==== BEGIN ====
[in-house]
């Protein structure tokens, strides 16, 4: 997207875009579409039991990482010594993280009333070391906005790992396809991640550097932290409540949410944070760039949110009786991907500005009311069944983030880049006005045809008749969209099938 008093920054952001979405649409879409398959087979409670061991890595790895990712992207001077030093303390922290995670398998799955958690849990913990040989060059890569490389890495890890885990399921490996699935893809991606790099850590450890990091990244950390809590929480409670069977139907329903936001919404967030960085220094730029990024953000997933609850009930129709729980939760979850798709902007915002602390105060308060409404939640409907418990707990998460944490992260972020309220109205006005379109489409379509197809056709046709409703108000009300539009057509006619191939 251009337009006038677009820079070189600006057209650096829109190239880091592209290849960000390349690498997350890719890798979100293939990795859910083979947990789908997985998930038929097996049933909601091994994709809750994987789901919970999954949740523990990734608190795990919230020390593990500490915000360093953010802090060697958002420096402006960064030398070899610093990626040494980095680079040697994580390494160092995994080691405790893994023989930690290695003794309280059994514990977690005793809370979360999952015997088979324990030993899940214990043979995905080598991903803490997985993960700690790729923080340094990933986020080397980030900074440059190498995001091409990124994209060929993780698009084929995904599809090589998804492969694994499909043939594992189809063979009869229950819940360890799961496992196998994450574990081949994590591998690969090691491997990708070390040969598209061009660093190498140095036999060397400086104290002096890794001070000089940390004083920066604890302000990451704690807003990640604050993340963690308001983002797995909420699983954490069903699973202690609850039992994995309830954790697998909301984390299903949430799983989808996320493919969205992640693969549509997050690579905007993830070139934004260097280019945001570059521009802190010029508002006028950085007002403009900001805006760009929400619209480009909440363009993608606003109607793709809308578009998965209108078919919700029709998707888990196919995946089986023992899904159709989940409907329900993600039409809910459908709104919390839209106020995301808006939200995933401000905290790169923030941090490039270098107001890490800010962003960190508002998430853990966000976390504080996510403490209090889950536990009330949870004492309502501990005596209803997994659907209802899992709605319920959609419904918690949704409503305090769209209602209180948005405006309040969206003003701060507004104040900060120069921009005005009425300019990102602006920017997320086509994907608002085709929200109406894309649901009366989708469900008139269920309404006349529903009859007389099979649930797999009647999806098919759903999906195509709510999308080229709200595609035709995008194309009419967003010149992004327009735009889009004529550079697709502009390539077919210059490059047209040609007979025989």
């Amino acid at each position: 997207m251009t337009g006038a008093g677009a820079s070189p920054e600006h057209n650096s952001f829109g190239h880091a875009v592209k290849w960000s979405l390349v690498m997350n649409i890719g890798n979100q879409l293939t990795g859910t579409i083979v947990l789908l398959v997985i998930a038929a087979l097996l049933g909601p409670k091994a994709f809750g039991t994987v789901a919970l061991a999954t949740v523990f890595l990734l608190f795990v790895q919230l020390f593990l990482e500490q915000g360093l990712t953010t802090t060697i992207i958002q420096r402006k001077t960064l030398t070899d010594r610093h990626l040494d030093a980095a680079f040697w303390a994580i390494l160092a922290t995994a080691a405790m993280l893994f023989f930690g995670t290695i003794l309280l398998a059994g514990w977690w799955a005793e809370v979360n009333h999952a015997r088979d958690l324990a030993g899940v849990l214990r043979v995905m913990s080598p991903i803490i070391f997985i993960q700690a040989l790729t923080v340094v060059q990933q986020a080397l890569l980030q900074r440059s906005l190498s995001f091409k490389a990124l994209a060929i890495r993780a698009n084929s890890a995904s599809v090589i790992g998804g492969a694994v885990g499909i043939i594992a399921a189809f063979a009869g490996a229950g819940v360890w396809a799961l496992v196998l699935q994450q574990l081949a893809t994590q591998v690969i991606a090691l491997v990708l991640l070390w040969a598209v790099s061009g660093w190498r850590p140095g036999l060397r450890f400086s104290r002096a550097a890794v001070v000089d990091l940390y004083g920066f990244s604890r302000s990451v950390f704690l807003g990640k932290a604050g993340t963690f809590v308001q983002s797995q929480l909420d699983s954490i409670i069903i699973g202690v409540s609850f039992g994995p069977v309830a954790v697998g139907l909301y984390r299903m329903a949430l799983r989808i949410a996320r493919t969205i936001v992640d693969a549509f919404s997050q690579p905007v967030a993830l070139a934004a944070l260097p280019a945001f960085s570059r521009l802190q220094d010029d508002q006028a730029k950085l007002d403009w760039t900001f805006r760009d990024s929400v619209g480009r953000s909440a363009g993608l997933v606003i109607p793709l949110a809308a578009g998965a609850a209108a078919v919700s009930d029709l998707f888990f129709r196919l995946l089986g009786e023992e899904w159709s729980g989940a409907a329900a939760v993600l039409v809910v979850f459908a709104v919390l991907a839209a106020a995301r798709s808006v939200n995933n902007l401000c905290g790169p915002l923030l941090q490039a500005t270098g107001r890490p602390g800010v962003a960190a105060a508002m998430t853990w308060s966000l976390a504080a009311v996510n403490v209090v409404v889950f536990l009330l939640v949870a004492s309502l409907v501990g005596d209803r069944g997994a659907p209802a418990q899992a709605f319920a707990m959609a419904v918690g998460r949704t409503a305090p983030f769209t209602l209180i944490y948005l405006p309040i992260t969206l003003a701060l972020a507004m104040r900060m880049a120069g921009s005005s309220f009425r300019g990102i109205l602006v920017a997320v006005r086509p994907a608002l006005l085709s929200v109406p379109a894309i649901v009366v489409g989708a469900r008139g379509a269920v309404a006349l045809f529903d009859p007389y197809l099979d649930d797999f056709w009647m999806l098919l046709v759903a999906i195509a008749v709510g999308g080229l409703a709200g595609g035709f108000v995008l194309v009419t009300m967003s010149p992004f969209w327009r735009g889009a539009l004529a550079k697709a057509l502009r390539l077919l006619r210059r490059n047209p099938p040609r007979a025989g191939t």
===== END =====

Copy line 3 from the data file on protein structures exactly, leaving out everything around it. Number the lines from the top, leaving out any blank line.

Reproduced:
């Amino acid at each position: 997207m251009t337009g006038a008093g677009a820079s070189p920054e600006h057209n650096s952001f829109g190239h880091a875009v592209k290849w960000s979405l390349v690498m997350n649409i890719g890798n979100q879409l293939t990795g859910t579409i083979v947990l789908l398959v997985i998930a038929a087979l097996l049933g909601p409670k091994a994709f809750g039991t994987v789901a919970l061991a999954t949740v523990f890595l990734l608190f795990v790895q919230l020390f593990l990482e500490q915000g360093l990712t953010t802090t060697i992207i958002q420096r402006k001077t960064l030398t070899d010594r610093h990626l040494d030093a980095a680079f040697w303390a994580i390494l160092a922290t995994a080691a405790m993280l893994f023989f930690g995670t290695i003794l309280l398998a059994g514990w977690w799955a005793e809370v979360n009333h999952a015997r088979d958690l324990a030993g899940v849990l214990r043979v995905m913990s080598p991903i803490i070391f997985i993960q700690a040989l790729t923080v340094v060059q990933q986020a080397l890569l980030q900074r440059s906005l190498s995001f091409k490389a990124l994209a060929i890495r993780a698009n084929s890890a995904s599809v090589i790992g998804g492969a694994v885990g499909i043939i594992a399921a189809f063979a009869g490996a229950g819940v360890w396809a799961l496992v196998l699935q994450q574990l081949a893809t994590q591998v690969i991606a090691l491997v990708l991640l070390w040969a598209v790099s061009g660093w190498r850590p140095g036999l060397r450890f400086s104290r002096a550097a890794v001070v000089d990091l940390y004083g920066f990244s604890r302000s990451v950390f704690l807003g990640k932290a604050g993340t963690f809590v308001q983002s797995q929480l909420d699983s954490i409670i069903i699973g202690v409540s609850f039992g994995p069977v309830a954790v697998g139907l909301y984390r299903m329903a949430l799983r989808i949410a996320r493919t969205i936001v992640d693969a549509f919404s997050q690579p905007v967030a993830l070139a934004a944070l260097p280019a945001f960085s570059r521009l802190q220094d010029d508002q006028a730029k950085l007002d403009w760039t900001f805006r760009d990024s929400v619209g480009r953000s909440a363009g993608l997933v606003i109607p793709l949110a809308a578009g998965a609850a209108a078919v919700s009930d029709l998707f888990f129709r196919l995946l089986g009786e023992e899904w159709s729980g989940a409907a329900a939760v993600l039409v809910v979850f459908a709104v919390l991907a839209a106020a995301r798709s808006v939200n995933n902007l401000c905290g790169p915002l923030l941090q490039a500005t270098g107001r890490p602390g800010v962003a960190a105060a508002m998430t853990w308060s966000l976390a504080a009311v996510n403490v209090v409404v889950f536990l009330l939640v949870a004492s309502l409907v501990g005596d209803r069944g997994a659907p209802a418990q899992a709605f319920a707990m959609a419904v918690g998460r949704t409503a305090p983030f769209t209602l209180i944490y948005l405006p309040i992260t969206l003003a701060l972020a507004m104040r900060m880049a120069g921009s005005s309220f009425r300019g990102i109205l602006v920017a997320v006005r086509p994907a608002l006005l085709s929200v109406p379109a894309i649901v009366v489409g989708a469900r008139g379509a269920v309404a006349l045809f529903d009859p007389y197809l099979d649930d797999f056709w009647m999806l098919l046709v759903a999906i195509a008749v709510g999308g080229l409703a709200g595609g035709f108000v995008l194309v009419t009300m967003s010149p992004f969209w327009r735009g889009a539009l004529a550079k697709a057509l502009r390539l077919l006619r210059r490059n047209p099938p040609r007979a025989g191939t």